Clean technology and processes like carbon capture utilization and storage (CCUS), which takes the carbon dioxide (CO2) created during oil and gas development and stores it safely, preventing emissions from entering the atmosphere, is an example of how industry is working toward better ways of operating.
CCUS technology has progressed in recent years, but it requires more testing at a larger scale and lower cost.
Svante, a company out of Vancouver, B.C., is using new adsorption-based technology that uses solid material to remove CO2 from the gas phase to reduce industrial emissions at a fraction of the cost of traditional methods of capturing CO2.
Suncor announced that it is making an equity investment in Svante. With support from Suncor and other companies, Svante can continue developing its technology to capture CO2 from heavy-emitting industries like cement, steel, and oil and gas production at a lower cost than current methods.
Svante’s pilot plant in Saskatchewan has already prevented significant emissions from entering the atmosphere, the equivalent to removing 2,000 cars from the road each year.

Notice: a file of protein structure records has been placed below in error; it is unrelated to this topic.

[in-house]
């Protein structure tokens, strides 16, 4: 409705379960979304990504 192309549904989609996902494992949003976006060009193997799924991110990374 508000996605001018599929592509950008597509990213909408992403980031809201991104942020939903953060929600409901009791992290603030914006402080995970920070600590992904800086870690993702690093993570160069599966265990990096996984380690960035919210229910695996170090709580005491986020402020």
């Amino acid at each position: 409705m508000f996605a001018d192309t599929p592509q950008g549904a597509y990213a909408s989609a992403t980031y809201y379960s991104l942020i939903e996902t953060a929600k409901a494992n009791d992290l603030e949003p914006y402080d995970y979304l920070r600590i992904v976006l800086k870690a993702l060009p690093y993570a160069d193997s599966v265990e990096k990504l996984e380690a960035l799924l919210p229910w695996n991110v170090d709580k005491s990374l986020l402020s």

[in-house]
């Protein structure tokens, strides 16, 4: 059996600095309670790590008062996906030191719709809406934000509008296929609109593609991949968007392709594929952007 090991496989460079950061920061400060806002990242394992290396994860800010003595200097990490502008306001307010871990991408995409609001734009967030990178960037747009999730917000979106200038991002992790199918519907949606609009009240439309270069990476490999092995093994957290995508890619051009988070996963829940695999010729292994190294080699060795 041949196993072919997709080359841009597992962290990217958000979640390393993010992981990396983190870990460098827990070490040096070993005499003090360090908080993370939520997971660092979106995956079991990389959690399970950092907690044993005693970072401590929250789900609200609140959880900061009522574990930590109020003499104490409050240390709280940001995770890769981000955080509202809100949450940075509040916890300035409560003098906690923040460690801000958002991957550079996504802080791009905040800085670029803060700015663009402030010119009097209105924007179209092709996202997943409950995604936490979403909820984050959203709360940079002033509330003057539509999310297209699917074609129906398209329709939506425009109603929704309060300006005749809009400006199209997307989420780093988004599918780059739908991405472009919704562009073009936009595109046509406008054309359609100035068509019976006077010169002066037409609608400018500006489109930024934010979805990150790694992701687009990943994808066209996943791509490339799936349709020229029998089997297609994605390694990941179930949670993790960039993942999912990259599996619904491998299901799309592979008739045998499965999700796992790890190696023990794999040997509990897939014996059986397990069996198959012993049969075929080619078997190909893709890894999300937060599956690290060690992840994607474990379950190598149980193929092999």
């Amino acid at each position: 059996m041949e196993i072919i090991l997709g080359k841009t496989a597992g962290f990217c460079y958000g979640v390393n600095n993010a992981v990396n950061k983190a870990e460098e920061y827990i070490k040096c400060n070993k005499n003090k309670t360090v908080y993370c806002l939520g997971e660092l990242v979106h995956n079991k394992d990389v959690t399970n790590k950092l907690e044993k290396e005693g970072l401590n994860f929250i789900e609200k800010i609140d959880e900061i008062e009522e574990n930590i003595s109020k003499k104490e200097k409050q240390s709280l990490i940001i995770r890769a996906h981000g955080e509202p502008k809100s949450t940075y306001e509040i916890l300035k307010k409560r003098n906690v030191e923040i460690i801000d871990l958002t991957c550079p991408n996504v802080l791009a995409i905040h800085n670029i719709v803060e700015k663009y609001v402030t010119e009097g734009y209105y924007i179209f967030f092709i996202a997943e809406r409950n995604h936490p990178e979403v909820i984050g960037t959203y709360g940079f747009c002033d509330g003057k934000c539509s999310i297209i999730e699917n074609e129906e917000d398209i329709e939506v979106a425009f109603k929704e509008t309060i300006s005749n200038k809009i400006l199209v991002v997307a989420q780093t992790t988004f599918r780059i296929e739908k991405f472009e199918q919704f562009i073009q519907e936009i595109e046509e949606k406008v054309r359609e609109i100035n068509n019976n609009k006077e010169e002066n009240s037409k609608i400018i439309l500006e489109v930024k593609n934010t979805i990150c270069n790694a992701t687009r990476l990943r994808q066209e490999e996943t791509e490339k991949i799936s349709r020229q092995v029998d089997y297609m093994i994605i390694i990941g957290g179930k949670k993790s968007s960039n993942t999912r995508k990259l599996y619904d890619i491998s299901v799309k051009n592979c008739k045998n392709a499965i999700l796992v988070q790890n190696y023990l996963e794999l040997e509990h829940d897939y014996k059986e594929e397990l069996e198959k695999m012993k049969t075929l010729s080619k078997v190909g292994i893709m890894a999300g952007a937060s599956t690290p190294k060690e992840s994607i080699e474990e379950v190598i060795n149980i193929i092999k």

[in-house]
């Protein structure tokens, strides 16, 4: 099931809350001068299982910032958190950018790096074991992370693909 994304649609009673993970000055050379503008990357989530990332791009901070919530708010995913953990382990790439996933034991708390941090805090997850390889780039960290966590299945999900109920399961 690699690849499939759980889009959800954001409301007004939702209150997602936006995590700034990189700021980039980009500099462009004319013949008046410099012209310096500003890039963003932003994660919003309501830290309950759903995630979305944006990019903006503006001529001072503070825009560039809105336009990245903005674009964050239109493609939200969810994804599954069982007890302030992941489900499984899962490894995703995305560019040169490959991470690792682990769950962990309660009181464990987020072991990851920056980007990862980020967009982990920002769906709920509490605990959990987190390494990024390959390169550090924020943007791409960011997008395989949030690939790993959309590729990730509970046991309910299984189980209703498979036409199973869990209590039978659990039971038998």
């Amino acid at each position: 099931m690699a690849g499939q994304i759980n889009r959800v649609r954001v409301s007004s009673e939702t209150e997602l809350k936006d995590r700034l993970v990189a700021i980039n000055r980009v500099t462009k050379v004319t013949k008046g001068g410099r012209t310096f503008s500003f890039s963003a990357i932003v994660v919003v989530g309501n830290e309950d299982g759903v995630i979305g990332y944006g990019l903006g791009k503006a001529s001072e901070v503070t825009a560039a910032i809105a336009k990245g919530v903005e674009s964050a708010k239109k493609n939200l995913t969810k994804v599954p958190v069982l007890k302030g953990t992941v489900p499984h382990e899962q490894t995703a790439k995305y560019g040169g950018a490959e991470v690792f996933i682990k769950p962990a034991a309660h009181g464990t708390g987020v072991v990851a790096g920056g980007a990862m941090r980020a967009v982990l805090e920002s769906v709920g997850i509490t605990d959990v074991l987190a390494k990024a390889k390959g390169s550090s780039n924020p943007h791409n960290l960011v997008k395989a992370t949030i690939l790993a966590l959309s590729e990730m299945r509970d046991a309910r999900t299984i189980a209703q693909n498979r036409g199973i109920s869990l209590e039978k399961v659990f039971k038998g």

“Carbon capture’s cost is a key challenge and our investment with Svante will help accelerate commercial-scale deployment,” says Martha Hall Findlay, chief sustainability officer. “Along with energy efficiency, switching to low-carbon fuels, and other new technologies like solvents, we see carbon capture, with the required collaboration between governments and the private sector, as an important way to significantly reduce emissions from our facilities and processes.”
Keeping it clean
CO2 capture isn’t a new method of moving the lower-carbon needle for Suncor.
We were a founding partner of the global Carbon Capture Project, and in more recent years, our teams have led Canada’s Oil Sands Innovation Alliance (COSIA) projects to evaluate several technologies for CO2 capture from hydrogen plants at upgraders and refineries. Suncor is also a supporting partner in the NRG COSIA Carbon XPRIZE, which encourages innovators to develop new ways of capturing CO2 for making everyday products, including plastics, concrete, batteries and even vodka.
Overall, last year Suncor invested more than $530 million in technology and innovation, with close to half of that going directly toward emissions-reduction technology.